When your e-bike (data) goes… anywhere

This post should be taken a bit lightly but is nevertheless true.

Recently I bought an e-bike. You know, a bicycle with an electric motor that supports you. This e-bike, though a relatively simple (I.e. cheap) one, has some nice features:

– built in GPS tracking
– a SIM card in the frame somewhere to send your e-bike data over the air to a server owned by the manufacturer (I guess)
– other sensors that detect movement of some kind

So it comes with an app. Of course. Everything needs to be smart and connected to the internet nowadays.

The app shows me data about:
– what route I drove, using the GPS data and a map
– how many calories I burned
– how much CO2 I did not throw into the air as I took the bike and not the car
– mileage
– average speed

For the above data I can see today, yesterday, last days, last month etc.

The sensors also emit signals that the app will receive and show me as notifications on my phone or watch, such as:
– whether movement was detected
– whether the bike has left a predetermined geofence
– whether the bike fell over
– whether the bike is moving faster than 50 kilometres an hour

Wow, great! Isn’t it?

Well, not all of it, because:
– the sensors can’t tell that it’s me moving the bike
– the sensors can’t tell that it’s me that fitted the bike to my car (hence the notification for faster than 50) and not someone you don’t know driving a white van and who isn’t the bike repairman either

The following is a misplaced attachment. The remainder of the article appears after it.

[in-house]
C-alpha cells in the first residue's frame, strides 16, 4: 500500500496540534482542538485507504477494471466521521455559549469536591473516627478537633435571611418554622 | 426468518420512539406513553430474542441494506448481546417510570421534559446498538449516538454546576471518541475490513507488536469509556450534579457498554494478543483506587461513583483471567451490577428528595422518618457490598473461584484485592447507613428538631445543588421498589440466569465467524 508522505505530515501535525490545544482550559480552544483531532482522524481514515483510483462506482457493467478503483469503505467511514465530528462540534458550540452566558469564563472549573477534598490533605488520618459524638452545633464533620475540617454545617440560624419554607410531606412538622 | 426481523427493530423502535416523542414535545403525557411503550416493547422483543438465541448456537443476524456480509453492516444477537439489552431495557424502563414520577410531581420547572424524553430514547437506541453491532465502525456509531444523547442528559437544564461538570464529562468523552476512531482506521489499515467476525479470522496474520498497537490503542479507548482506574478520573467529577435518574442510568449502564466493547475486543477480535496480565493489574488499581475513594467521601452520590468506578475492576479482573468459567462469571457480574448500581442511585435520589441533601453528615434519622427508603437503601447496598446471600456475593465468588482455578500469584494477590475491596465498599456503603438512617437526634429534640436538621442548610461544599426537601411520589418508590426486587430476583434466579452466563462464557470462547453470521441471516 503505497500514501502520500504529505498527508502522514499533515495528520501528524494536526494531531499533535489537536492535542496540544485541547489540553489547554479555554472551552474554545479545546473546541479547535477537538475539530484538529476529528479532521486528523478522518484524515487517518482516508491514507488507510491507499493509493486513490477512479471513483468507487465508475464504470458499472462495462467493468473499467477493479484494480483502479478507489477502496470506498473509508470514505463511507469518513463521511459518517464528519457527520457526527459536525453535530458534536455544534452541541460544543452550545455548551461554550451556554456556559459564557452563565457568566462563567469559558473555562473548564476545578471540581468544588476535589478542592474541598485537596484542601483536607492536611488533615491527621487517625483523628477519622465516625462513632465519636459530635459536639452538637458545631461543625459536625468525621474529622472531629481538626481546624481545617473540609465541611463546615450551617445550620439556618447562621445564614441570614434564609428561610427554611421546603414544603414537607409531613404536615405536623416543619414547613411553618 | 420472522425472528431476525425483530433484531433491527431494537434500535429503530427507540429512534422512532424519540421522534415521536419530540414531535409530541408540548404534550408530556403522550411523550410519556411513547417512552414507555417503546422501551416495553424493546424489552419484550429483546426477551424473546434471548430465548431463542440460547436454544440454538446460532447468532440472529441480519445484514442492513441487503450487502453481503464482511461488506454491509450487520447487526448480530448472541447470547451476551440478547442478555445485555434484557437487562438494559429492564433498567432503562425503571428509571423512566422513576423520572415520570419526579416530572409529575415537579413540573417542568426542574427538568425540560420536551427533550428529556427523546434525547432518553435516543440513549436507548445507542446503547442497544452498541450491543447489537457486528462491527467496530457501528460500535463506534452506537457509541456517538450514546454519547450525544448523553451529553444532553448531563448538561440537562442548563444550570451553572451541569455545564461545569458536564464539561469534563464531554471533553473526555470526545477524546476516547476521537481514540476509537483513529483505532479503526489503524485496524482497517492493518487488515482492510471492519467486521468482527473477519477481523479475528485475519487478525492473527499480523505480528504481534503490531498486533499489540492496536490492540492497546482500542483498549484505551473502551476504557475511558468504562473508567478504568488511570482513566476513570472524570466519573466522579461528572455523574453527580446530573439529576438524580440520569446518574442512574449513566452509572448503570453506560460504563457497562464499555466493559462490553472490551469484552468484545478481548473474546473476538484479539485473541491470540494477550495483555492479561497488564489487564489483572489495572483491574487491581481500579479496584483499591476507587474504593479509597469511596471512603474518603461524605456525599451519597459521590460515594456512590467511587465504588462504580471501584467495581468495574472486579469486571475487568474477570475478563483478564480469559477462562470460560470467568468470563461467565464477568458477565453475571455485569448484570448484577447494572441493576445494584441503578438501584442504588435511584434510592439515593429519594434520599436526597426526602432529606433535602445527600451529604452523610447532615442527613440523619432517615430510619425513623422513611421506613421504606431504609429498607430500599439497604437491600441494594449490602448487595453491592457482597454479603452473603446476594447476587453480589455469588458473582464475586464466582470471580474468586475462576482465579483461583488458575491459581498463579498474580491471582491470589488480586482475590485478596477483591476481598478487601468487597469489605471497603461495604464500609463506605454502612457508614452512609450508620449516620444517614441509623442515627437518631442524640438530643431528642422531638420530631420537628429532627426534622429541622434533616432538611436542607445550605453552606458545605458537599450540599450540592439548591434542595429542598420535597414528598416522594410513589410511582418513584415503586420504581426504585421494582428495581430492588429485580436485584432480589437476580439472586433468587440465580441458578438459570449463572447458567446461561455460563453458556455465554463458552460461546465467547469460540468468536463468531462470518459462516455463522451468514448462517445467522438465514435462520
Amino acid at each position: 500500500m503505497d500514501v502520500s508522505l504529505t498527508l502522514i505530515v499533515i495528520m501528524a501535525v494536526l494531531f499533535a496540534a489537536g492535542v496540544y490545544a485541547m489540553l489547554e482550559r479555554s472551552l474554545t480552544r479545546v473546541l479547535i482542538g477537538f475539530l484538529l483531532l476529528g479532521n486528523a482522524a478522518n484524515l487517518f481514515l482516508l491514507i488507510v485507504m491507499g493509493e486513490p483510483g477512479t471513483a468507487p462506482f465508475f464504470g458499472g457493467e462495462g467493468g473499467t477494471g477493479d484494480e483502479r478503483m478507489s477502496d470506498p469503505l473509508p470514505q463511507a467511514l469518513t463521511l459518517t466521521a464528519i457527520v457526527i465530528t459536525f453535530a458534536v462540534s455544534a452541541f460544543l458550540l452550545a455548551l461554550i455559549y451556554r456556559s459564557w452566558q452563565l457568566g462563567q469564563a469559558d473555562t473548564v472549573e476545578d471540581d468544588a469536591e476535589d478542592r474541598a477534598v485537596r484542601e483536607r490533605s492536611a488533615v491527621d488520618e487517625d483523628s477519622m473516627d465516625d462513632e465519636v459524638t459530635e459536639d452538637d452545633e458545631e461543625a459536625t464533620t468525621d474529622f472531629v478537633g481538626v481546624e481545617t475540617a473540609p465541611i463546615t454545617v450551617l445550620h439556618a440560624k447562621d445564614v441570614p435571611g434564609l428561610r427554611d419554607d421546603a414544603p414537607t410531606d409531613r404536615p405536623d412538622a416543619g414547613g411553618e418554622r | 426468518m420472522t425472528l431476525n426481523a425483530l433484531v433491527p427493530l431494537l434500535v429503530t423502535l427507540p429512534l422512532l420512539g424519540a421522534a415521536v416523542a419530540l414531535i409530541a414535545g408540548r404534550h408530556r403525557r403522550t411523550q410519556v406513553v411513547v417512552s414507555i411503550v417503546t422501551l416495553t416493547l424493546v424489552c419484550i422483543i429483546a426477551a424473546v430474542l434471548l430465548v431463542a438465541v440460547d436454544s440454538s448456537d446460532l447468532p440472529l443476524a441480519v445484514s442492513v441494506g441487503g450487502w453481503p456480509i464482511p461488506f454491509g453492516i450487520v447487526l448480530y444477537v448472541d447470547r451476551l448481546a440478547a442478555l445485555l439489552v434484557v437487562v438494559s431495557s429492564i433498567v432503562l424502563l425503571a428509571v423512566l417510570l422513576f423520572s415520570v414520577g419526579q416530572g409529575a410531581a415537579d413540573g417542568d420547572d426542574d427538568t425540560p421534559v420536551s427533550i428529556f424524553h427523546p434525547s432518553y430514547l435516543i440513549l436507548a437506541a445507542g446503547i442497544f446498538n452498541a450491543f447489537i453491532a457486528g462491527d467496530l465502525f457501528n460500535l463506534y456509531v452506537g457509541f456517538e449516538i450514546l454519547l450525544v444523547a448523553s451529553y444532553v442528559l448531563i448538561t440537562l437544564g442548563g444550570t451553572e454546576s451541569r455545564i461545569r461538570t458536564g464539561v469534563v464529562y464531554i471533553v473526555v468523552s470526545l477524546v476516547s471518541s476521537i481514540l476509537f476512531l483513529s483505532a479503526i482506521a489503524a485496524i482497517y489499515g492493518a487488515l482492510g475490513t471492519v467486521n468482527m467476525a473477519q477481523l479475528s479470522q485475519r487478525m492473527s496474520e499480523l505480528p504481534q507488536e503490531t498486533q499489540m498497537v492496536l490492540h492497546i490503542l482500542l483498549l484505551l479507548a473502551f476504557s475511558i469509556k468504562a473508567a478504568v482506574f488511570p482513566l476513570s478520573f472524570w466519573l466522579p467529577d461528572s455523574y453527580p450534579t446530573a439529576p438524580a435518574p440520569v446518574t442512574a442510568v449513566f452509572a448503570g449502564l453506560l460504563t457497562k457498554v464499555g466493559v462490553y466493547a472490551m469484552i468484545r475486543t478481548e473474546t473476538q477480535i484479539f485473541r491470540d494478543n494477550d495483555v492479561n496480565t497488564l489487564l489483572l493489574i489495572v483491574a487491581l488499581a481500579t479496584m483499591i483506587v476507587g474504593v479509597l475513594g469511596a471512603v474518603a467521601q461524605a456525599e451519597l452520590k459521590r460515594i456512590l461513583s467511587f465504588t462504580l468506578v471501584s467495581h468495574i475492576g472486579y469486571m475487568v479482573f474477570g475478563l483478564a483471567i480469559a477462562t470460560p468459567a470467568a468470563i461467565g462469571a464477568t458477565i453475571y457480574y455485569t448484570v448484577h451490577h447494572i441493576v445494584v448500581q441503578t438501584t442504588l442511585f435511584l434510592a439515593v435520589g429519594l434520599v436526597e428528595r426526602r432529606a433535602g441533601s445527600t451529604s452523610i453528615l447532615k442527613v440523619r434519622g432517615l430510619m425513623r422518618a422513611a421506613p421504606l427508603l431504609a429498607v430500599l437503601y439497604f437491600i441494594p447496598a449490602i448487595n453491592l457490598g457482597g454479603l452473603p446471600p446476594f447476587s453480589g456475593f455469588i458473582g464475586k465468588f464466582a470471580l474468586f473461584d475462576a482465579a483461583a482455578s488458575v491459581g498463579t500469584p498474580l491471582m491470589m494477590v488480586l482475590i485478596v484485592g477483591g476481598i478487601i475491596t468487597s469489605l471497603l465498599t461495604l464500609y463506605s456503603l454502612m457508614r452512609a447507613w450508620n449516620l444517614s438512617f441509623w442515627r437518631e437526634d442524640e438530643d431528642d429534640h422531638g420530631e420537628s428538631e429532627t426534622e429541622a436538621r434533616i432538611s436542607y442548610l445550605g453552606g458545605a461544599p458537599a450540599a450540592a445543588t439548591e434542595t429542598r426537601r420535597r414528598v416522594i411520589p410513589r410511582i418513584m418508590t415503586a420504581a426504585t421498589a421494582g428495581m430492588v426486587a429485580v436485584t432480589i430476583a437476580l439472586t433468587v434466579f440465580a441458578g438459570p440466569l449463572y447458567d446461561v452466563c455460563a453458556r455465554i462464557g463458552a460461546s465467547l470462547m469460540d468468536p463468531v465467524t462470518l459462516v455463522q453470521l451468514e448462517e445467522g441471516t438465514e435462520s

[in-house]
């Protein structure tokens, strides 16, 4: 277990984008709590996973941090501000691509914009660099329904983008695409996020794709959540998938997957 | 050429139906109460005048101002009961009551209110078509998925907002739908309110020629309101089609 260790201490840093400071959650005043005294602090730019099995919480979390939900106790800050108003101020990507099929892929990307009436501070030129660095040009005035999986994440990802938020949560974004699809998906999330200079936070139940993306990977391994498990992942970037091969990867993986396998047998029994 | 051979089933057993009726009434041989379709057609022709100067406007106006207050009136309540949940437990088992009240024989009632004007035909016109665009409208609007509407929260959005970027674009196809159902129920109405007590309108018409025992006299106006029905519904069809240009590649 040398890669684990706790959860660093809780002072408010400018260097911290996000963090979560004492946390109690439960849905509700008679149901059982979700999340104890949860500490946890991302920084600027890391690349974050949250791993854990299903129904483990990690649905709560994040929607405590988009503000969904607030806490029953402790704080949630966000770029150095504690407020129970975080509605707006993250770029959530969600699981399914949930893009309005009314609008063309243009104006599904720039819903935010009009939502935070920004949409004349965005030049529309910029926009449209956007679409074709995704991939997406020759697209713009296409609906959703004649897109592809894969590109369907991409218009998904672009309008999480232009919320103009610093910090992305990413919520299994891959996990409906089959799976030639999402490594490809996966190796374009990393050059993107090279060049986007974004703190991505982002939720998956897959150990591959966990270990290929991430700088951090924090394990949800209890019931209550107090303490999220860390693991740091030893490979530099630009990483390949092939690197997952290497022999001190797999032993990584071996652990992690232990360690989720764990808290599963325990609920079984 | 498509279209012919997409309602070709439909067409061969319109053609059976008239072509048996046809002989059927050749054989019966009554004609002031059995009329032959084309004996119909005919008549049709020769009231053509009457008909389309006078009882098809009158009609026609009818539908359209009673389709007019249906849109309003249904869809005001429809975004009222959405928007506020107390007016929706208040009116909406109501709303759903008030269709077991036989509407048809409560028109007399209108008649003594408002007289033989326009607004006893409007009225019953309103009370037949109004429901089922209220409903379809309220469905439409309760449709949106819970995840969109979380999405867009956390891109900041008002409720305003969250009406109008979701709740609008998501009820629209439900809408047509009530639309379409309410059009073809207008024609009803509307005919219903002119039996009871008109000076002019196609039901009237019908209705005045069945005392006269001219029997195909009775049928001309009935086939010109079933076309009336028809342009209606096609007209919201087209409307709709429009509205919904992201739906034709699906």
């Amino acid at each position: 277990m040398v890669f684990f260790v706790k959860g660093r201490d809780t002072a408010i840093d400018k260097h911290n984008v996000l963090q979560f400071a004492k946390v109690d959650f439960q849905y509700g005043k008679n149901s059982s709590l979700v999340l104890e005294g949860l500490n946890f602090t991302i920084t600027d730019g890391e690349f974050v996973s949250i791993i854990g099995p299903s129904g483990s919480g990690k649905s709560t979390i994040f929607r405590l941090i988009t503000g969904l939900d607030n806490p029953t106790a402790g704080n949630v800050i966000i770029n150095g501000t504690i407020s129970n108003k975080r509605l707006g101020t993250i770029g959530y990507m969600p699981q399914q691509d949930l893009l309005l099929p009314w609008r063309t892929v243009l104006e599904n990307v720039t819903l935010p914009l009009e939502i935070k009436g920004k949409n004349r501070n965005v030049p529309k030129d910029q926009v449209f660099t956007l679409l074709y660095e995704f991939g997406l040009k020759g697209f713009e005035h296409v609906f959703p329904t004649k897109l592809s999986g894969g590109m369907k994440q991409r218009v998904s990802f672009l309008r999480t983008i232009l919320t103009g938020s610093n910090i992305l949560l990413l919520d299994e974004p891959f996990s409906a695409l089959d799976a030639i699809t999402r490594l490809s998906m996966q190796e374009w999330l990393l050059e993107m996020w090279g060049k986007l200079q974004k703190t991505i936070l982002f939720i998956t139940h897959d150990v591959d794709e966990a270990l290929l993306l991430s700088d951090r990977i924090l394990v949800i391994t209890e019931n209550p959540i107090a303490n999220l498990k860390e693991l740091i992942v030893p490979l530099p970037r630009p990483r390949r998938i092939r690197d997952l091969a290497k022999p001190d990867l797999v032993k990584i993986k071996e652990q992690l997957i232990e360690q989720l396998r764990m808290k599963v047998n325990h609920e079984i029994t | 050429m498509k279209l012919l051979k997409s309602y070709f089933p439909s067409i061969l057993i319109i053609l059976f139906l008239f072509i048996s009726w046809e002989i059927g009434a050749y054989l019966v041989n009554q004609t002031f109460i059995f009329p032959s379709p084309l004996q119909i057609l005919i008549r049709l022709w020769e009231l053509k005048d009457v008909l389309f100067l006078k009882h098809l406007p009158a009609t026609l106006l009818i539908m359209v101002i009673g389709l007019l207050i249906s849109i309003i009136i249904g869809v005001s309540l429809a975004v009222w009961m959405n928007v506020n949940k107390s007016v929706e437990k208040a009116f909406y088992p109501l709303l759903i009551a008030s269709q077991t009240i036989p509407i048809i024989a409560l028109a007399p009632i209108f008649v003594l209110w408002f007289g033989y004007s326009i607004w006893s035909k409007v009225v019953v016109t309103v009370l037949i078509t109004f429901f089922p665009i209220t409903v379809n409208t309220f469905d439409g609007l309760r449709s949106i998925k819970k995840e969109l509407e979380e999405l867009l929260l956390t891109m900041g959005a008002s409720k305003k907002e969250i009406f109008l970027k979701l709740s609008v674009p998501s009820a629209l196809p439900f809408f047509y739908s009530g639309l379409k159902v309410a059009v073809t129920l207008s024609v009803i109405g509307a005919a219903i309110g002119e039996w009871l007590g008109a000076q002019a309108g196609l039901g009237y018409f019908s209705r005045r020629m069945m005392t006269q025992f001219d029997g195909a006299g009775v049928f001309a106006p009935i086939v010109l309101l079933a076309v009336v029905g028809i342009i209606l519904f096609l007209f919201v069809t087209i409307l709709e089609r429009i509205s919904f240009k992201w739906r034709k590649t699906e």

– the sensors don’t know the difference between falling and a speed limiter bump that you drive over at about 20 km/h

As the bike is parked in a building with lots of concrete and other close by buildings, I also get a notification sometimes that the bike has left its geofence. Yesterday it did 13 km on its own. But I didn’t get a movement notification. In fact, the bike never moved at all. Nobody borrowed it. I was at work.

So that data is a little inaccurate…

Which brings me to the reporting part of that data in the app. It tells me I saved an amount of CO2. But compared to what? To a car it says on the help page. But what car? A Tesla doesn’t produce CO2 at all (apart from when you have a flat tire). Not very useful.

So my key points of this post are:
– is your sensor data trustworthy?
– is your reporting telling the right story?
– is your data lineage clear?
– do you know how your data relates to each other?

If the answer is no to most points, I wish you all the best interpreting your (big) data. You know where to find me to help out…